Entrepreneurship is often seen as being key to the creation of wealth in society and as such, a crucial mechanism for the alleviation of poverty in the developing world. Most research however, has concentrated on the role entrepreneurship plays on small and micro entrepreneurs in the informal sector (in largely rural contexts), or in the general adult population (GEM). There has been little research on how entrepreneurship relates to larger businesses in developing countries especially those residing within urban environments. Recent work by Balunywa et al. (2009) has demonstrated that large scale portfolio entrepreneurs can play a vital role in economic development in Uganda. This study, however, whilst strong on measuring impact, has little coverage of the processes in which new business formation occurs by larger scale portfolio entrepreneurs in emerging markets in Africa. In particular because Africa is a risky environment to conduct business in, the role of risk in portfolio diversification has yet to be systematically explored.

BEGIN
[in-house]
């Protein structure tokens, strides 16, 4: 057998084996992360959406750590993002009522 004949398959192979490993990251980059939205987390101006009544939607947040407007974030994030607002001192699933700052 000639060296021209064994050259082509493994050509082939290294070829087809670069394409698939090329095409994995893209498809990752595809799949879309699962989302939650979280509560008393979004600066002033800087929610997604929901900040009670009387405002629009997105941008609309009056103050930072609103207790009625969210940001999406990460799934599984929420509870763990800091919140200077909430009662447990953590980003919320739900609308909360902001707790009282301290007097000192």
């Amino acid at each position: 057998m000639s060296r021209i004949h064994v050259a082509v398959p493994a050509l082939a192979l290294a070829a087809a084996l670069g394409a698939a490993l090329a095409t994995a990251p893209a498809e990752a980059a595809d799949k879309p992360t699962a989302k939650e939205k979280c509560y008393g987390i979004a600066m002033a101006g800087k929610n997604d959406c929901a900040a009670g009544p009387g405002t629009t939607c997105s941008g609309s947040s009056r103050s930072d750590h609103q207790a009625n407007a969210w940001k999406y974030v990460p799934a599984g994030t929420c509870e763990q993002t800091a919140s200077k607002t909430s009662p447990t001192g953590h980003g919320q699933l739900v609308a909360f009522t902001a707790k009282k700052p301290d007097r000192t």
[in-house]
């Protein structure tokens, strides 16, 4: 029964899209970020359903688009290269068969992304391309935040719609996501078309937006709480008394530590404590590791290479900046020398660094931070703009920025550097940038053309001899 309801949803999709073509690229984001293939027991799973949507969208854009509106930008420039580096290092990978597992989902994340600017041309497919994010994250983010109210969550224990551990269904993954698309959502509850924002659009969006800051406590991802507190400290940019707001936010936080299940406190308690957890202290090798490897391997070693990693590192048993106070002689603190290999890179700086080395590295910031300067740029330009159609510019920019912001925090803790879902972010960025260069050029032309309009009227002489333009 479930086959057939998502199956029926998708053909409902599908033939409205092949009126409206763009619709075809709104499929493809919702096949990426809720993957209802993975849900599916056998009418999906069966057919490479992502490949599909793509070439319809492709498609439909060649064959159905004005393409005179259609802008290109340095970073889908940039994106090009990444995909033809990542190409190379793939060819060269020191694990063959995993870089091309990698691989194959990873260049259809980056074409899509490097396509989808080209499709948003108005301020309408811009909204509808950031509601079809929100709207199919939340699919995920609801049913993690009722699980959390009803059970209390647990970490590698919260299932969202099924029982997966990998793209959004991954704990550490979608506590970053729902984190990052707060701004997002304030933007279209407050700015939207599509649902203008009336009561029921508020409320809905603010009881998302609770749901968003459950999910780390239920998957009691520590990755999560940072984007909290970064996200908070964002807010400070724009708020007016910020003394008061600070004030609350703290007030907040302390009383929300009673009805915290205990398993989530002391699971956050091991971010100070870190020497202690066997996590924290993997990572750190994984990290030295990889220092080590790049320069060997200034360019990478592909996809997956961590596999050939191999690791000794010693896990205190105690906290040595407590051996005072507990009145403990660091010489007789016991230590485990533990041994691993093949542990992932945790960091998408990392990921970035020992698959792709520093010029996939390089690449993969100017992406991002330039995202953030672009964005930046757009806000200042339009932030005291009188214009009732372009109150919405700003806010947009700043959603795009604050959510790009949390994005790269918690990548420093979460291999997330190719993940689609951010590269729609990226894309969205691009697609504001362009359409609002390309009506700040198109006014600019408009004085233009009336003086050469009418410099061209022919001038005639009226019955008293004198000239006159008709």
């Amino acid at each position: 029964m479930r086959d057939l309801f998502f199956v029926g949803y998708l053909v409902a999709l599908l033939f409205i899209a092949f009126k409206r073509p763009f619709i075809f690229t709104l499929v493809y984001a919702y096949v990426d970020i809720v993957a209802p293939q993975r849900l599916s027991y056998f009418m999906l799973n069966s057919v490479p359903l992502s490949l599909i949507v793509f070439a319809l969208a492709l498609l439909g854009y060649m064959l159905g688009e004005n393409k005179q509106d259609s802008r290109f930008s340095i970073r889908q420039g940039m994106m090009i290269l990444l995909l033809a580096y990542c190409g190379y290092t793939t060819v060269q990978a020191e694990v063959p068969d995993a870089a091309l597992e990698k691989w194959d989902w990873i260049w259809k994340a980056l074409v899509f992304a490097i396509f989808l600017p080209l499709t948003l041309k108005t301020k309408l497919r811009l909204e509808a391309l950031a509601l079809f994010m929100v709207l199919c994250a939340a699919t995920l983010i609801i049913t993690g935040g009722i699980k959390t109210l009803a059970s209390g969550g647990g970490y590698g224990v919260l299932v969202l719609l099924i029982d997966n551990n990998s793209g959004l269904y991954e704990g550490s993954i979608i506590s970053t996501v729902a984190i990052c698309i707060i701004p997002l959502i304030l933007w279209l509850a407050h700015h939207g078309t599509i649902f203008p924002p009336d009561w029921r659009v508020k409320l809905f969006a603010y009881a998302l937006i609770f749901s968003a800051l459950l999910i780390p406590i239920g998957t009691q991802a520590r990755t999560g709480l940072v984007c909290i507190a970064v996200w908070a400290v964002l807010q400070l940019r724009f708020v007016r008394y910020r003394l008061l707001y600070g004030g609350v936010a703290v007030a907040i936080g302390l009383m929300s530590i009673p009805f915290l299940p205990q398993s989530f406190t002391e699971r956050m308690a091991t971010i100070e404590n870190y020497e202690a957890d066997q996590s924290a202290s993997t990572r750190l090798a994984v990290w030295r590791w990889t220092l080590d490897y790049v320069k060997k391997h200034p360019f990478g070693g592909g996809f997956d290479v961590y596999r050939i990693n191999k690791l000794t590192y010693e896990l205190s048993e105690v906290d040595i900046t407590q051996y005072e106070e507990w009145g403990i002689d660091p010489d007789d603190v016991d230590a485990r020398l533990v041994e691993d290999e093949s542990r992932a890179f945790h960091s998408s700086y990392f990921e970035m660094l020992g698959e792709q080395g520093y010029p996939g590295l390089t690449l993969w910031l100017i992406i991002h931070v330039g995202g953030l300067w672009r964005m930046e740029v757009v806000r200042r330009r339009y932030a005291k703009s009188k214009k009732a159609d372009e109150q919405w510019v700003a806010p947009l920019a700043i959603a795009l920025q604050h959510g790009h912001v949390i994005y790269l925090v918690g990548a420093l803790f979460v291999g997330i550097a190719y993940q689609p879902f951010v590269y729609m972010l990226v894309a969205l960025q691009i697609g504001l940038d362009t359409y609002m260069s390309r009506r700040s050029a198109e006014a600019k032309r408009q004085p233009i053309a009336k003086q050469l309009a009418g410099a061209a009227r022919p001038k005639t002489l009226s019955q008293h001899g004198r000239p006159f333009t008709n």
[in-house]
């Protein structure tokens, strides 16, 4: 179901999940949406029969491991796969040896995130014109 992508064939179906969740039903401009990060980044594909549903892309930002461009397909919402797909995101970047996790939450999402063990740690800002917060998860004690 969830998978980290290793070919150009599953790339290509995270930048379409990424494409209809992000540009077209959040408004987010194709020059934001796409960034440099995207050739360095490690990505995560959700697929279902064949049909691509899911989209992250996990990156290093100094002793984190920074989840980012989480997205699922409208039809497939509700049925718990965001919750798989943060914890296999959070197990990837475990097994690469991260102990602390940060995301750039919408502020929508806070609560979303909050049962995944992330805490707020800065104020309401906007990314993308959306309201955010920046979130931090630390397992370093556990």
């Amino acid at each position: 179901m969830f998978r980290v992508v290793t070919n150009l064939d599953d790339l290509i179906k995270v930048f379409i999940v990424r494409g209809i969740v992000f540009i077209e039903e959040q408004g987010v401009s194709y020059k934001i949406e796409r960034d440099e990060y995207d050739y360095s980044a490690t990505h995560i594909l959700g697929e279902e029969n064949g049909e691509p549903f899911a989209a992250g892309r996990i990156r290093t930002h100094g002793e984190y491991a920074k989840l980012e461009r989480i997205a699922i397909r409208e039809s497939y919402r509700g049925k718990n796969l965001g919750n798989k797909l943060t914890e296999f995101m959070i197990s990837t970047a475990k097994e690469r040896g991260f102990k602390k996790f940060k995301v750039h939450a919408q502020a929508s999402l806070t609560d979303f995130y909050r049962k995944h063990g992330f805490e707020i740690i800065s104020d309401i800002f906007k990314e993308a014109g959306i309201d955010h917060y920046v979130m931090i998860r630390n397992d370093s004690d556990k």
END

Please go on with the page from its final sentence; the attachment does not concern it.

The research addresses this gap by exploring processes of portfolio diversification (growth) by habitual entrepreneurs (portfolio entrepreneurs specifically) in a developing market context and the effects of two little studied variables, risk and the environment in this process. The market chosen was that of the country of Malawi: a poor but fast growing Southern African State evincing many of the characteristics of developing nations.